The backlash began before Generation X had even put out their first album. Although the London group played fast and loud, they also had a knack for melody, and some of punk’s bands and fans weren’t certain that Generation X were the real thing. In the British music press, accusations flew that the quartet were “using” the nascent punk genre to become pop stars.

Yet the band had punk credentials – singer Billy Idol had been part of the Sex Pistols-backing "Bromley Contingent" and bassist Tony James had played with the Clash’s Mick Jones in the London S.S. Was it possible to simultaneously love punk rock and the Beatles and the Stones? Apparently such nuance was ill-advised in 1977-78.

Before, and during, the backlash, Generation X had steadily grown a healthy fan base in London, playing gigs opening up for the headline punk bands (including the Ramones) and joining bills with the next wave (such as the Jam and the Police). They signed a deal with Chrysalis Records, put out their debut single in the fall of 1977 and became the first of the punk groups to play the mainstream music TV program Top of the Pops – which both aided Generation X’s popularity and fueled the sell-out notions of the band’s detractors.

But it was clear that the band was made for TV, particularly singer Idol with his high cheekbones, shock of bleach-blond hair and Elvis-like sneer. On Top of the Pops, Idol bounced his way through “Your Generation,” a song that carried the influence of the Who in more than its title. Songwriters Idol and James were unabashed Who fans, as was Generation X’s newly recruited drummer Mark Laff, whose idol was Keith Moon.

“Tony and I increasingly looked to the Who as a guide when attempting to suss out our development,” Idol recalled in his autobiography, Dancing With Myself. “I discovered a Pete Townshend Eel Pie songbook with notations for some incredible chords and progressions. I used this book as a guide, taking off from Townshend’s ideas with some of my own, making it up as I went along. I wanted our songs to ring out as if they were a call to arms.”

In a departure from the typical division of labor, singer Idol wrote the bulk of the music for Generation X songs, while James penned the majority of the lyrics. Drummer Laff and guitarist Bob “Derwood” Andrews brought their spin to the tunes when performing or recording.

After the release of a couple singles, the foursome went into T.W. Studios to spend two weeks making their debut LP with producer Martin Rushent, who had just helmed releases by the Stranglers and the Buzzcocks. T.W. was a small studio, in Fulham in West London, that had been converted from a garage into a recording space. Looking back, Idol thought that was appropriate.

“The first Generation X album was essentially our stage show with a few overdubs,” Idol wrote. “Recording it in a converted garage made it garage-rock, which was perfect for punk and our musical sensibilities at the time.”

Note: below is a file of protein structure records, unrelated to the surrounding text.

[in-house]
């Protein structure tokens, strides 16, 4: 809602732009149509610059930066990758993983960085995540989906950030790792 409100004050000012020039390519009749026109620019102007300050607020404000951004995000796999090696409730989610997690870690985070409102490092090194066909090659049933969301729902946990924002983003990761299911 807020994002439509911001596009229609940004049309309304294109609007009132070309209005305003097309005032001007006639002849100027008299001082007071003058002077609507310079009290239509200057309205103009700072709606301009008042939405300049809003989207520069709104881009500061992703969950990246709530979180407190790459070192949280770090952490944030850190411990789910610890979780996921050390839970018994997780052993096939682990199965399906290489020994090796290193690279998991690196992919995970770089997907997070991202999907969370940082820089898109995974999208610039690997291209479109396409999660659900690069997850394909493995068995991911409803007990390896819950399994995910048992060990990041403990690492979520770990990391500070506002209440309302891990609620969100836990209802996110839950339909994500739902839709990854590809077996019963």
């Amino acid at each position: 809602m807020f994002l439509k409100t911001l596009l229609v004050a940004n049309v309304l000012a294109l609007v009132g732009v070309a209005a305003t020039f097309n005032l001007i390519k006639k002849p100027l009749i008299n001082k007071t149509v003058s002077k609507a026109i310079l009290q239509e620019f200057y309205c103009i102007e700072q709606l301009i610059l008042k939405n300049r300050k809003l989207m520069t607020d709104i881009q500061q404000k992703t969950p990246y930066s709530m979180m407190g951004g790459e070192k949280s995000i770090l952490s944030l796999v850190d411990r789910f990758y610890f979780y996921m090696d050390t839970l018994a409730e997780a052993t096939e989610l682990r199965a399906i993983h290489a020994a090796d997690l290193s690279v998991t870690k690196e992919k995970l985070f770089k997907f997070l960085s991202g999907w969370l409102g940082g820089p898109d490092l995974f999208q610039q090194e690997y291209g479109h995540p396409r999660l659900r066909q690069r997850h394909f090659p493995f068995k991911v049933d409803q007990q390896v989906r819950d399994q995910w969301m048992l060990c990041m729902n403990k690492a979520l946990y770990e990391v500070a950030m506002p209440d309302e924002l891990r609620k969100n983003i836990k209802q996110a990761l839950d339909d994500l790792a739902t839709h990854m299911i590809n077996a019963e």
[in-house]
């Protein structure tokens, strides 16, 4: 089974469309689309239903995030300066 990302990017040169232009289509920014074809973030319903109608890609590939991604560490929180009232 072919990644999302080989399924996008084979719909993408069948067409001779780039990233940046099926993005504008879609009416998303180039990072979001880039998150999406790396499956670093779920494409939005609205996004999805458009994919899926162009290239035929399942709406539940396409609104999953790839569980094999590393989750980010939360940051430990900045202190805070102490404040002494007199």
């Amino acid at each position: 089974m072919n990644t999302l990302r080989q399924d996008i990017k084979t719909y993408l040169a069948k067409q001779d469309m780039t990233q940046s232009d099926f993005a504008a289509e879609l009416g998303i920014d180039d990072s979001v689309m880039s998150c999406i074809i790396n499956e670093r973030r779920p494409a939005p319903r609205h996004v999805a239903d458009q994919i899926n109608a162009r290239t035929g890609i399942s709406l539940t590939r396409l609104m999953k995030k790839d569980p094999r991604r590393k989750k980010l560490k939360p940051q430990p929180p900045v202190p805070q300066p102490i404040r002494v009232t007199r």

Tracks recorded for the album included the melodic charge of “Ready Steady Go” (the LP’s lead single and a reference to a '60s music show), “One Hundred Punks” (a song about loyal punk fans) and “From the Heart” (which Idol saw as a “punk love song”). “Promises, Promises” had its roots in early ’70s glam rock.

“It was inspired by Mott [the Hoople] and it’s a very Mott-type lyric,” James told Mudkiss in 2010. “Billy wrote a great tune for it. It was very heartfelt, but still played on that generational thing. Listening to it now ... well it sounds too fast! But then everything was. It’s a nice tale of the moment.”

A punk band taking lessons from glam acts such as Mott, T. Rex or David Bowie wasn’t particularly unique (these were also references for the Pistols and the Clash, after all). But there probably weren’t too many of Generation X’s contemporaries being inspired by Born to Run.

“Tony played me Bruce Springsteen’s ‘Jungleland,’ which rocked but also had a gripping storyline and several moving parts that led to a crescendo,” Idol recalled. “I dug the idea of a narrative culled from his personal history; it inspired me to dig deep and come up with my own equivalent from the raw materials of my life.”

The result was “Kiss Me Deadly,” perhaps the lead “punk”-sounding song on the album, with its slow build, talk-sung beginning and four-and-a-half-minute length. Idol wrote the music to James’s words, drawing on Springsteen’s widescreen songwriting, as well as the Who’s multi-part story songs.

When Generation X’s self-titled debut arrived on March 17, 1978, it didn’t convince the naysayers, but it did prove successful – going to No. 29 on the U.K. chart with “Ready Steady Go” topping out at No. 47 on the singles spread. In the U.S., Generation X was issued with a different track listing, substituting some singles and B-sides for album tracks and slapping on the band’s ska-addled cover of John Lennon’s ”Gimme Some Truth” as an opener (which likely didn’t help the band’s punk persona, even if Idol saw the former Beatle as a punk-adjacent figure).

To promote the LP overseas, Chrysalis refused to send the entire band, so only Idol made the trip to New York and California, hanging out with American punk heroes such as Patti Smith and Darby Crash. Although Generation X would stay together for a few more years (and for two more LPs), Idol has claimed that the promotional trek marked the beginning of his notions of being a solo star.

 

Billy Idol Albums Ranked

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